Here are some comments from Lisa Reisman and Michael Lamoureux (until our comments section is up with our new upgrade, drop me a line (email@example.com), and I'll post them). - Jason
Forbes/IBM Article (Lisa Reisman) –
Yeah great story on air shipping light weight small components from China. Start trying to do that for die castings and steel stampings and I bet the math won’t work out in the buyer’s favor!
Rethinking M&A Spend Management (Lisa Reisman) –
Great post. What is fascinating from our perspective is the number of middle market private equity firms that have formed partnerships or are bringing in similar sourcing talent to quickly help improve their portfolio companies. This isn’t just a KKR-type opportunity!
On Demand: The Next Generation (Michael Lamoureux)
Since I happen to know that David Bush is on vacation for the next week and a half, I'll jump in and provide my viewpoint since I expect Jason is expecting a flurry of rapid (or should I say rabid?) feedback. As for my background, I have over 5 years of experience building capability-leading eSourcing suites and 10 years building eCommerce solutions, backed up by a PhD and experience at visionaries such as MindFlow that brought one of the first optimization solutions to the eSourcing marketplace (, even before CombineNet in terms of its backroom what-if sourcing analysis capability, although CombineNet was first from the logistics modeling perspective).
Revolution is for the brave, the bold, and the insane! Although it sounds great, especially coming from a brilliant and charismatic speaker, just like the best southern backwoods-tent preacher can work her congregation into a frenzy, the reality is that Russian Roulette with a six shot pistol with only a single chamber empty is a much safer bet for any corporate executive considering the purchase of a new IT system.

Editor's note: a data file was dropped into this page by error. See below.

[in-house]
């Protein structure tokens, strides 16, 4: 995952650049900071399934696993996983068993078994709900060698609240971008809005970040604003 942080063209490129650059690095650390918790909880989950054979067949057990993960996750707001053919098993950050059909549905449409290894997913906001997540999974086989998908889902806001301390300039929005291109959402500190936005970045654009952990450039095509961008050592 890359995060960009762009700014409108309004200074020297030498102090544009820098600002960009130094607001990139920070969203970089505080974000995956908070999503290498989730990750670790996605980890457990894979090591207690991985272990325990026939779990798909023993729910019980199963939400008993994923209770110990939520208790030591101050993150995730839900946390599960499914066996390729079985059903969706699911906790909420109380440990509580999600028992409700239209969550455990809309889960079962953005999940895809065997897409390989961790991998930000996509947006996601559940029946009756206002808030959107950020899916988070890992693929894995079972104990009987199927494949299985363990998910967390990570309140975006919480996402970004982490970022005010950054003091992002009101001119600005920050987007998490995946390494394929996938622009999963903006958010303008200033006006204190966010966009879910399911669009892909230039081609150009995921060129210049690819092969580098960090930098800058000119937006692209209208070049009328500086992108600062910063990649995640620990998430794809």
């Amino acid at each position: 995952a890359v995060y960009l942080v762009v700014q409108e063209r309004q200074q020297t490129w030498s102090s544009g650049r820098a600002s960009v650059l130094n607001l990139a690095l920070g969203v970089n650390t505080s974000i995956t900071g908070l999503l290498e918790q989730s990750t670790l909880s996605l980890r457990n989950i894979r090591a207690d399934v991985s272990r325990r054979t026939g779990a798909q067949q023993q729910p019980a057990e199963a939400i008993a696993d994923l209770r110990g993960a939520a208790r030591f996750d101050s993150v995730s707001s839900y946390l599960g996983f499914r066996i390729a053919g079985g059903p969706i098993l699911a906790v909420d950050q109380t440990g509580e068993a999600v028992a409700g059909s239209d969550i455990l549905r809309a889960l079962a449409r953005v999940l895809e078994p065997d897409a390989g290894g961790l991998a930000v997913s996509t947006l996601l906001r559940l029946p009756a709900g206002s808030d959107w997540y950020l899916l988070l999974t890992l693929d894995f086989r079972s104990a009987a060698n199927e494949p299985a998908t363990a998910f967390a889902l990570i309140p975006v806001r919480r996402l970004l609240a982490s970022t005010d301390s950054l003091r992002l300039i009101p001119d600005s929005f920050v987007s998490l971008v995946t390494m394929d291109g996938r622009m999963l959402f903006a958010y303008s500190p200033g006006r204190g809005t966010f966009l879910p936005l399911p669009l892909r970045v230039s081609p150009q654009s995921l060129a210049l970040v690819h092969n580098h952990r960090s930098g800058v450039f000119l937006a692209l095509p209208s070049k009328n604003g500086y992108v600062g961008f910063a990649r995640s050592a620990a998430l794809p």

The reality is that even when we want revolution, we're never ready for it. Most enterprises have ERP systems as antiquated as the organizational model on which they run. Simple spend visibility across the enterprise and all categories is still next to impossible for all but the market leaders. Most companies don't need revolutionary solutions or processes, they need solutions that will allow them to implement basic sourcing processes and best practices, and do so without casting even the slightest breeze on their current house-of-cards infrastructure.
On-demand eSourcing tools are precisely what these companies need. Furthermore, these tools, which can already offer many of the “revolutionary” capabilities in an evolutionary fashion, can be deployed over the web and interoperate with existing systems though well-defined touch points using controlled import/export, which makes IT happy, since they don't have to worry about the system crashing down underneath them, finance happy, since they still maintain the same control over their data, and procurement very happy, since they can get the tools they need to operate at the level they understand.
Which brings me to my next point, your average senior sourcing professional has been out of school for at least ten, if not twenty, years in a job where they are at least as overworked as everyone else in the organization (if not more so!) and where they have spent much of their career in an economic cycle where education and training budgets and opportunities have dwindled from minimal to next to nothing. Thus, their skill levels, despite their best efforts to learn and keep up on their own time, are not that far above the market average corporate skill level and they are not ready for anything too far above the level they are at now, i.e. they are barely ready for an "evolution", yet alone a "revolution" that will pull the rug out from beneath their feet.